Degas

For this page I will scan pages from “Art in the Making: Degas”.  I need to look at his pastel drawings of people and talk about techniques, composition, tone, line, contrast and such like. There are pictures of quick studies in different media as well as “finished” drawings in pastel.

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After the Bath, Woman drying herself, 1890-95.  This is a pastel drawing on “wove paper laid onto stout millboard”.  (103.5 x 98.5 cm)  This drawing has a lot of texture lines, there are layers of hatching in different tones on her back, arms, and legs.  As well as on the chairs and walls.  You can see the light and shade on the crinkled cloth.img223

Miss La La at the Cirque Fernando, 1879.  These studies are much more colourful and interesting than the finished painting.  They show the life and movement of the scene. img219

This library book is really good because it shows the studies Degas made for paintings and drawings.  The studies above are quick, interesting drawings, with heavy charcoal outlines and pastel colours for fabric.  He uses hatching (above right) the colours help to add depth and a sense of form.

In the finished drawing below has more solid areas of colour and fewer dark outlines.

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For “Helene Rouart in her Father’s Study” Degas has made a range of drawings of different poses, presumably to find the best position.  I like to see them all gathered together as they are below, because they make and interesting series.  One with sketchy quick lines, one with blended tone, one with colour, one with broad lines and one with a combination of tone and line.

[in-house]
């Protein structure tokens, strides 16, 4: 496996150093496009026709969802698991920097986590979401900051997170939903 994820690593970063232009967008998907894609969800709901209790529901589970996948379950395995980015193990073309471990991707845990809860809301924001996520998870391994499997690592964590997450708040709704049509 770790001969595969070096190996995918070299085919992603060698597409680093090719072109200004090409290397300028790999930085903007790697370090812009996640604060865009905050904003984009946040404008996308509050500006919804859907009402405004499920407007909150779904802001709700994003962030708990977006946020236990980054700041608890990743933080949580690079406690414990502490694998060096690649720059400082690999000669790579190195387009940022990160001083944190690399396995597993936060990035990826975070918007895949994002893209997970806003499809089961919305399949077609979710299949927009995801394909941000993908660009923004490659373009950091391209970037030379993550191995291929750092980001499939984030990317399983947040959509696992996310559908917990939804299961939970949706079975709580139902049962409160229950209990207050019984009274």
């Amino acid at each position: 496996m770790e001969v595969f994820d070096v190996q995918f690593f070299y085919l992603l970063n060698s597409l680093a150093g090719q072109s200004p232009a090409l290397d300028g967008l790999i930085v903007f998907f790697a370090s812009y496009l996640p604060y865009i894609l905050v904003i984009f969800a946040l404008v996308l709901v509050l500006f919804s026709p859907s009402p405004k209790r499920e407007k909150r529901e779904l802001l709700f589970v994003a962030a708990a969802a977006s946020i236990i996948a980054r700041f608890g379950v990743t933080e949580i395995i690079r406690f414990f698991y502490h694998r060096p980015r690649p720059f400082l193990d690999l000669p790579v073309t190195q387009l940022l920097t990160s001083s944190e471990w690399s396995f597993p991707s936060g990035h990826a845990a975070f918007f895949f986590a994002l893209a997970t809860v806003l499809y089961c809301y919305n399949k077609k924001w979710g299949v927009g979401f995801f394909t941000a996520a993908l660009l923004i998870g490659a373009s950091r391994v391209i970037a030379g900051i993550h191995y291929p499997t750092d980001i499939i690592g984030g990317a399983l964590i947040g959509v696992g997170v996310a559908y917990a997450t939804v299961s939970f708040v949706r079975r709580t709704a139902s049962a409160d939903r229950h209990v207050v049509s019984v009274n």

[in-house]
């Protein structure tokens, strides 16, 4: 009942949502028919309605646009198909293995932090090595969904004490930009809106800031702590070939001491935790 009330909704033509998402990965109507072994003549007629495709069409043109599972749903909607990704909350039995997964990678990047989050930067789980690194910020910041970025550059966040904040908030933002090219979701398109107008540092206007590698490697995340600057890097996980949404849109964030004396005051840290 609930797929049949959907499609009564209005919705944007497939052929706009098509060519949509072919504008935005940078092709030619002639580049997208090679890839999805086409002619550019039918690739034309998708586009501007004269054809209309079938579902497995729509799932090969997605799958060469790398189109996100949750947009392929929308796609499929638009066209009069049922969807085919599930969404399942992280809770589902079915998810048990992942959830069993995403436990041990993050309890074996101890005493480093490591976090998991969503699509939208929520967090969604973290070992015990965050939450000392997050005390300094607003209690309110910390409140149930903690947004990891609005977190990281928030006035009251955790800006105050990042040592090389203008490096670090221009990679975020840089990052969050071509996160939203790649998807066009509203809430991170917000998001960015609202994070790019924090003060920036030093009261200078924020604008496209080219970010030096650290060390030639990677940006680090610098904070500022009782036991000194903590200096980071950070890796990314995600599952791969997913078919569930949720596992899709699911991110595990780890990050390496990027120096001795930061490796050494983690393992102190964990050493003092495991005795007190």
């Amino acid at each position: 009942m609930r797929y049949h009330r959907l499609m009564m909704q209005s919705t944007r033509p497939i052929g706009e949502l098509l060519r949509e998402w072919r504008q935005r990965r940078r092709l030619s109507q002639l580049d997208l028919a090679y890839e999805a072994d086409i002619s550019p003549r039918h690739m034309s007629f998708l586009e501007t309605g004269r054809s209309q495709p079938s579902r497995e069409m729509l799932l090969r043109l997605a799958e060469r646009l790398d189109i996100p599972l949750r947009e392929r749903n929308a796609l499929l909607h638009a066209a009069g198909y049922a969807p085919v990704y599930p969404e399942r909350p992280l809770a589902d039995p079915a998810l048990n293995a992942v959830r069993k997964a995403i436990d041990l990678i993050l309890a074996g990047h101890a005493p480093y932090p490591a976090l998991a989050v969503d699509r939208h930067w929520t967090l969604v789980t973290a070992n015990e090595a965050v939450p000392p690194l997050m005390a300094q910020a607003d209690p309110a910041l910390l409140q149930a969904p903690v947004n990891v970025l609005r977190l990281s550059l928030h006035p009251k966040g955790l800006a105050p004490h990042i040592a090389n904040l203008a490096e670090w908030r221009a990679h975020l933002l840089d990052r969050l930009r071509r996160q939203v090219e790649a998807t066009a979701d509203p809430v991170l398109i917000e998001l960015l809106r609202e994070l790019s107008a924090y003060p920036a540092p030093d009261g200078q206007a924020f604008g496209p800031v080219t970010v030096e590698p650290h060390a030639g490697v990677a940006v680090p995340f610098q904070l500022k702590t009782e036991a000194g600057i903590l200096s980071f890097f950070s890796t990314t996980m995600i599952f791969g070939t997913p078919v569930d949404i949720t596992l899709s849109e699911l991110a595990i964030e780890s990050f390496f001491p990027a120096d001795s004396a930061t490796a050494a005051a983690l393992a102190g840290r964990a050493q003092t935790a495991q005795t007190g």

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Here are some enlarged images from the selection above, to better see details.  Degas uses hatching and other lines to build up layers of tone.

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Below are an interesting pair of drawings one of which has the erratic lines, hatching and scribbles while the other has smooth lines, blended tones and dark shadows.

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All the images on this page are scanned from a book called “Art in the Making – Degas” by David Bomford, Sarah Herring, Jo Kirby, Christopher Riopelle and Ashok Roy.

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